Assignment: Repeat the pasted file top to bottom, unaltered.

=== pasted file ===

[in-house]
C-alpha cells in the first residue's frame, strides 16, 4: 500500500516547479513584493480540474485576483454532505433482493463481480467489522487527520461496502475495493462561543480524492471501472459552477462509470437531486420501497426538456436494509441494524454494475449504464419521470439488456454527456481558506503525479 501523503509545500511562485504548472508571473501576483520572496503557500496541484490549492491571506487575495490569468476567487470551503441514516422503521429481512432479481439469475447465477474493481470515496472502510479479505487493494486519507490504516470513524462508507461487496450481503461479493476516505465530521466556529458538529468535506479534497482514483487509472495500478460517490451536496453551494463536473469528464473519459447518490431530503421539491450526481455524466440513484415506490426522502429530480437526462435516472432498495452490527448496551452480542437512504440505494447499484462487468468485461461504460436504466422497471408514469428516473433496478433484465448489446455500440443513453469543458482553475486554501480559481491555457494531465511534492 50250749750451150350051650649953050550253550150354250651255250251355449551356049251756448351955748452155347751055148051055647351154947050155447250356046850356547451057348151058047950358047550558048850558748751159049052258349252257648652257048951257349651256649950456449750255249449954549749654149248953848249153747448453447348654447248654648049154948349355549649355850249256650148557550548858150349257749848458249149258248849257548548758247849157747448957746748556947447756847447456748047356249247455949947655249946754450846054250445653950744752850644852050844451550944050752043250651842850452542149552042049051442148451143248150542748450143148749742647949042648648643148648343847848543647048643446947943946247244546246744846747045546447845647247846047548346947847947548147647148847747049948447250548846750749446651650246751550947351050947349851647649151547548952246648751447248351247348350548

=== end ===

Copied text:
[in-house]
C-alpha cells in the first residue's frame, strides 16, 4: 500500500516547479513584493480540474485576483454532505433482493463481480467489522487527520461496502475495493462561543480524492471501472459552477462509470437531486420501497426538456436494509441494524454494475449504464419521470439488456454527456481558506503525479 501523503509545500511562485504548472508571473501576483520572496503557500496541484490549492491571506487575495490569468476567487470551503441514516422503521429481512432479481439469475447465477474493481470515496472502510479479505487493494486519507490504516470513524462508507461487496450481503461479493476516505465530521466556529458538529468535506479534497482514483487509472495500478460517490451536496453551494463536473469528464473519459447518490431530503421539491450526481455524466440513484415506490426522502429530480437526462435516472432498495452490527448496551452480542437512504440505494447499484462487468468485461461504460436504466422497471408514469428516473433496478433484465448489446455500440443513453469543458482553475486554501480559481491555457494531465511534492 50250749750451150350051650649953050550253550150354250651255250251355449551356049251756448351955748452155347751055148051055647351154947050155447250356046850356547451057348151058047950358047550558048850558748751159049052258349252257648652257048951257349651256649950456449750255249449954549749654149248953848249153747448453447348654447248654648049154948349355549649355850249256650148557550548858150349257749848458249149258248849257548548758247849157747448957746748556947447756847447456748047356249247455949947655249946754450846054250445653950744752850644852050844451550944050752043250651842850452542149552042049051442148451143248150542748450143148749742647949042648648643148648343847848543647048643446947943946247244546246744846747045546447845647247846047548346947847947548147647148847747049948447250548846750749446651650246751550947351050947349851647649151547548952246648751447248351247348350548